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Wednesday, March 22, 2017

The MacGuffins of Sherlock Holmes

The Great Agra Treasure (The Bristol Observer, 1890)
In last week’s blog post, I mentioned the use of MacGuffins as one of the frequent plot tropes in the Canonical Holmes stories. This deserves more comment.

Alfred Hitchcock coined the term “MacGuffin,” but good old Wikipedia offers the best definition that I have found: 
“In fiction, a MacGuffin (sometimes McGuffin or maguffin) is a plot device in the form of some goal, desired object, or other motivator that the protagonist pursues, often with little or no narrative explanation. The specific nature of a MacGuffin is typically unimportant to the overall plot. The most common type of MacGuffin is a person, place, or thing (such as money or an object of value).”

In other words, it doesn’t really matter what the MacGuffin is. My favorite MacGuffin is the eponymous Maltese Falcon. In principle, the characters could have been chasing after a package of money – but the Falcon is so much more exotic and romantic, especially given its history.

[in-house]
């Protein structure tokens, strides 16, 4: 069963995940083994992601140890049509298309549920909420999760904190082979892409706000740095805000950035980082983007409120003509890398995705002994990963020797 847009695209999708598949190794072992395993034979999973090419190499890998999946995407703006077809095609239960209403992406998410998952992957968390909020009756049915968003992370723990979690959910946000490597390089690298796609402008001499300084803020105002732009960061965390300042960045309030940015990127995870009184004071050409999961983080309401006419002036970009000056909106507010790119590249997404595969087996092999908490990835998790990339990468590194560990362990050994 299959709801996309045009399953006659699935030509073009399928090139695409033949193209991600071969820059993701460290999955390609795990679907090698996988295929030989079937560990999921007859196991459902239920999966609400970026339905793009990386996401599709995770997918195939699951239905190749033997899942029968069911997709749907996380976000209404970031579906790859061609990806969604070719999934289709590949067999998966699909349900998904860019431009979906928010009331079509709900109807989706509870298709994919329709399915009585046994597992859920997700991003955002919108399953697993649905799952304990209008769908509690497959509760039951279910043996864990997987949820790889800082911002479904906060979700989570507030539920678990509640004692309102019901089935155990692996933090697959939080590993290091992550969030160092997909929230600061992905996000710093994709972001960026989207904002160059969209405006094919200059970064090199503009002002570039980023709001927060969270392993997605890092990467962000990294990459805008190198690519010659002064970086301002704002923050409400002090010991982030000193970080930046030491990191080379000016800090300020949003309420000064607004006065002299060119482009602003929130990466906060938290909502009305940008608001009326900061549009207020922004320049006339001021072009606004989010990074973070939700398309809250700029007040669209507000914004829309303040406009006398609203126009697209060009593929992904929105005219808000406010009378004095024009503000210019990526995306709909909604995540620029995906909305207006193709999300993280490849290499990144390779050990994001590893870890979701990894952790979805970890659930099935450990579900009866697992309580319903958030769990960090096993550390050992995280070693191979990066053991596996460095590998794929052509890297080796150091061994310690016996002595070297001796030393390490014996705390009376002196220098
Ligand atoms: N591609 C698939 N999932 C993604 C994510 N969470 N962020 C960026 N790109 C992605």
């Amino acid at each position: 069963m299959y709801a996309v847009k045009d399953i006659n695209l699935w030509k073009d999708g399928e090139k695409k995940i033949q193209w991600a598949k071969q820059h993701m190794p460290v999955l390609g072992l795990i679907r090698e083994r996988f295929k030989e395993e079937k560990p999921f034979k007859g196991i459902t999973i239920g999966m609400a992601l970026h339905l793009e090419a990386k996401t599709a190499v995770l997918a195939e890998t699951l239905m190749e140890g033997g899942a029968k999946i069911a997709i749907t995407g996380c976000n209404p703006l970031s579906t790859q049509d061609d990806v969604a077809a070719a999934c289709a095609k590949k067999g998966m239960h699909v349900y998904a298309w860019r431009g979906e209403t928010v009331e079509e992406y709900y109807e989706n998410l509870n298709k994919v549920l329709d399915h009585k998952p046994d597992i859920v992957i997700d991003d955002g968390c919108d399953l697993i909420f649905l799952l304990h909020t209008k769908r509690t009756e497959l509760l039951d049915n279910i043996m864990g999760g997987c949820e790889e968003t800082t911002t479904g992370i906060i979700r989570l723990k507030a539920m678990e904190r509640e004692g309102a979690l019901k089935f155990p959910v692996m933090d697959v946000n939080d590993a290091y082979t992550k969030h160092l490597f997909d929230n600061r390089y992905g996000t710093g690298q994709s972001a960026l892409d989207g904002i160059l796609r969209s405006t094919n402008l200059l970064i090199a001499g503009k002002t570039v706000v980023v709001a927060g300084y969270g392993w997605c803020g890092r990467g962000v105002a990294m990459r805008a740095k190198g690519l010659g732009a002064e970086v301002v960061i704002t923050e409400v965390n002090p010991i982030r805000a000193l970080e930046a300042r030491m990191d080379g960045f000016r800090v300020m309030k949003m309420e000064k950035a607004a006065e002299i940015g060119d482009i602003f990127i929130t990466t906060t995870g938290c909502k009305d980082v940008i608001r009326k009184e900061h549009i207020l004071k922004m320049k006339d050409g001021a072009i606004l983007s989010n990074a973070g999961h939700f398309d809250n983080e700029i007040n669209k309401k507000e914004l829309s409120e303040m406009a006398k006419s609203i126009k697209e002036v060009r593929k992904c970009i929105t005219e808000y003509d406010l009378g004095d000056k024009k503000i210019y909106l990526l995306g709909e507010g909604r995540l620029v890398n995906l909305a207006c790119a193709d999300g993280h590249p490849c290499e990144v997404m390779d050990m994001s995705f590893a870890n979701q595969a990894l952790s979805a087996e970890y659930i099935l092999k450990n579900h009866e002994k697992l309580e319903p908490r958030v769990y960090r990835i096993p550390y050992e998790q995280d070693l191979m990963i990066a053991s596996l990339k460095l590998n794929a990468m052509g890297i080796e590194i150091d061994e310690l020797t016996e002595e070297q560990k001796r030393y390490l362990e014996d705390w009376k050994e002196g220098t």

The Canon is full of MacGuffins, although sometimes we don’t know what they are until they are found:

  • The Great Agra Treasure
  • Irene Adler’s photo with the King of Bohemia
  • The beryl coronet
  • The crown of Charles the First
  • The naval treaty
  • The blackmail papers in Milverton’s safe
  • The black pearl of the Borgias
  • The document in “The Adventure of the Second Stain”
  • The Bruce-Partington plans  
  • Baron Gruner’s diary
  • The Mazarin stone

Should we include the long parade of missing persons in the Canon? I’m not that sure we can say they are “unimportant to the overall plot.” But for the sake of completeness, let’s mention Hosmer Angel, Neville St. Clair, Lady St. Simon (who did not exist), Lady Frances Carfax, Godfrey Staunton, Lord Saltire, and – last but far from least – Silver Blaze.

Have I missed any Canonical MacGuffins?

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